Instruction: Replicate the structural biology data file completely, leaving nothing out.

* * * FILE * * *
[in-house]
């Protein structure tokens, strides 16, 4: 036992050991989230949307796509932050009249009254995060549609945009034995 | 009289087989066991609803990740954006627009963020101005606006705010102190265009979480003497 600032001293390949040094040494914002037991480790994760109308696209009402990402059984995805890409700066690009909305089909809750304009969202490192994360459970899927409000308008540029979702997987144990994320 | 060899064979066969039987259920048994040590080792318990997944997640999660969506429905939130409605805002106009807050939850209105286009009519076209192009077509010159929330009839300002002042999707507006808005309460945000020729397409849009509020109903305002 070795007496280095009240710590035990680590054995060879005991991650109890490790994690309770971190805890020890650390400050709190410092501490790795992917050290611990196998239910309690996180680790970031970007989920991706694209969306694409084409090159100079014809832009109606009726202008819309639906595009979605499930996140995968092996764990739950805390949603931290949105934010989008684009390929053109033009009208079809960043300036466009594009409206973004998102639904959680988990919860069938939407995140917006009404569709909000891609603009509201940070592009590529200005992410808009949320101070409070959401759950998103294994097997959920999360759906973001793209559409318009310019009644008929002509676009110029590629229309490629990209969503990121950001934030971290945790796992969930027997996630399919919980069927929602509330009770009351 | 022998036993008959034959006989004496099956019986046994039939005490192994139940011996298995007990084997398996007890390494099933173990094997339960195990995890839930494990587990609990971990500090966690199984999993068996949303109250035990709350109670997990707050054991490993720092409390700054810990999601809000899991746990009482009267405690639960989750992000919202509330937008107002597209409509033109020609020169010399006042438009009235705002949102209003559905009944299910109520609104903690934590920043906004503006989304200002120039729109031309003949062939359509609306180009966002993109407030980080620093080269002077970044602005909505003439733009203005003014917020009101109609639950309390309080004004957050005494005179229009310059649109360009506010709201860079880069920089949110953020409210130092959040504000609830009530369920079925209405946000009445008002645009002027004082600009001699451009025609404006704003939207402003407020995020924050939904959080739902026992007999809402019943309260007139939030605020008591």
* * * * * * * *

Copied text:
[in-house]
């Protein structure tokens, strides 16, 4: 036992050991989230949307796509932050009249009254995060549609945009034995 | 009289087989066991609803990740954006627009963020101005606006705010102190265009979480003497 600032001293390949040094040494914002037991480790994760109308696209009402990402059984995805890409700066690009909305089909809750304009969202490192994360459970899927409000308008540029979702997987144990994320 | 060899064979066969039987259920048994040590080792318990997944997640999660969506429905939130409605805002106009807050939850209105286009009519076209192009077509010159929330009839300002002042999707507006808005309460945000020729397409849009509020109903305002 070795007496280095009240710590035990680590054995060879005991991650109890490790994690309770971190805890020890650390400050709190410092501490790795992917050290611990196998239910309690996180680790970031970007989920991706694209969306694409084409090159100079014809832009109606009726202008819309639906595009979605499930996140995968092996764990739950805390949603931290949105934010989008684009390929053109033009009208079809960043300036466009594009409206973004998102639904959680988990919860069938939407995140917006009404569709909000891609603009509201940070592009590529200005992410808009949320101070409070959401759950998103294994097997959920999360759906973001793209559409318009310019009644008929002509676009110029590629229309490629990209969503990121950001934030971290945790796992969930027997996630399919919980069927929602509330009770009351 | 022998036993008959034959006989004496099956019986046994039939005490192994139940011996298995007990084997398996007890390494099933173990094997339960195990995890839930494990587990609990971990500090966690199984999993068996949303109250035990709350109670997990707050054991490993720092409390700054810990999601809000899991746990009482009267405690639960989750992000919202509330937008107002597209409509033109020609020169010399006042438009009235705002949102209003559905009944299910109520609104903690934590920043906004503006989304200002120039729109031309003949062939359509609306180009966002993109407030980080620093080269002077970044602005909505003439733009203005003014917020009101109609639950309390309080004004957050005494005179229009310059649109360009506010709201860079880069920089949110953020409210130092959040504000609830009530369920079925209405946000009445008002645009002027004082600009001699451009025609404006704003939207402003407020995020924050939904959080739902026992007999809402019943309260007139939030605020008591």